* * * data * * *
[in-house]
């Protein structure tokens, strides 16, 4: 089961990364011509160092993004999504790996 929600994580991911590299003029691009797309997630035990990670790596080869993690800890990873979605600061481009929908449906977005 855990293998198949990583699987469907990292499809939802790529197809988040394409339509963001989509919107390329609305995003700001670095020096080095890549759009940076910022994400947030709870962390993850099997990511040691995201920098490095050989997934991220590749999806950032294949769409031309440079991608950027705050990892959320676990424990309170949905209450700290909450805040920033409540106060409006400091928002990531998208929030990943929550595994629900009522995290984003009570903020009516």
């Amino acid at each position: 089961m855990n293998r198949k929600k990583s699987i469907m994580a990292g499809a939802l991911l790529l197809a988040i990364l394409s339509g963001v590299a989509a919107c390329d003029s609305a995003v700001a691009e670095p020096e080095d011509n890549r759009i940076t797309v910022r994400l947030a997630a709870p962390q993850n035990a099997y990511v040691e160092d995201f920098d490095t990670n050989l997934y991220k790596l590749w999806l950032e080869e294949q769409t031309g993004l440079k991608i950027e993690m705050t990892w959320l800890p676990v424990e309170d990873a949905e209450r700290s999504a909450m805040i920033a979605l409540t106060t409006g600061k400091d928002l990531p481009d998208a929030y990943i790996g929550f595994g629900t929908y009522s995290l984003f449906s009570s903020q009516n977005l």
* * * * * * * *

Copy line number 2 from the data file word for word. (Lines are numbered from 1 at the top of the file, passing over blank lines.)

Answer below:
């Protein structure tokens, strides 16, 4: 089961990364011509160092993004999504790996 929600994580991911590299003029691009797309997630035990990670790596080869993690800890990873979605600061481009929908449906977005 855990293998198949990583699987469907990292499809939802790529197809988040394409339509963001989509919107390329609305995003700001670095020096080095890549759009940076910022994400947030709870962390993850099997990511040691995201920098490095050989997934991220590749999806950032294949769409031309440079991608950027705050990892959320676990424990309170949905209450700290909450805040920033409540106060409006400091928002990531998208929030990943929550595994629900009522995290984003009570903020009516």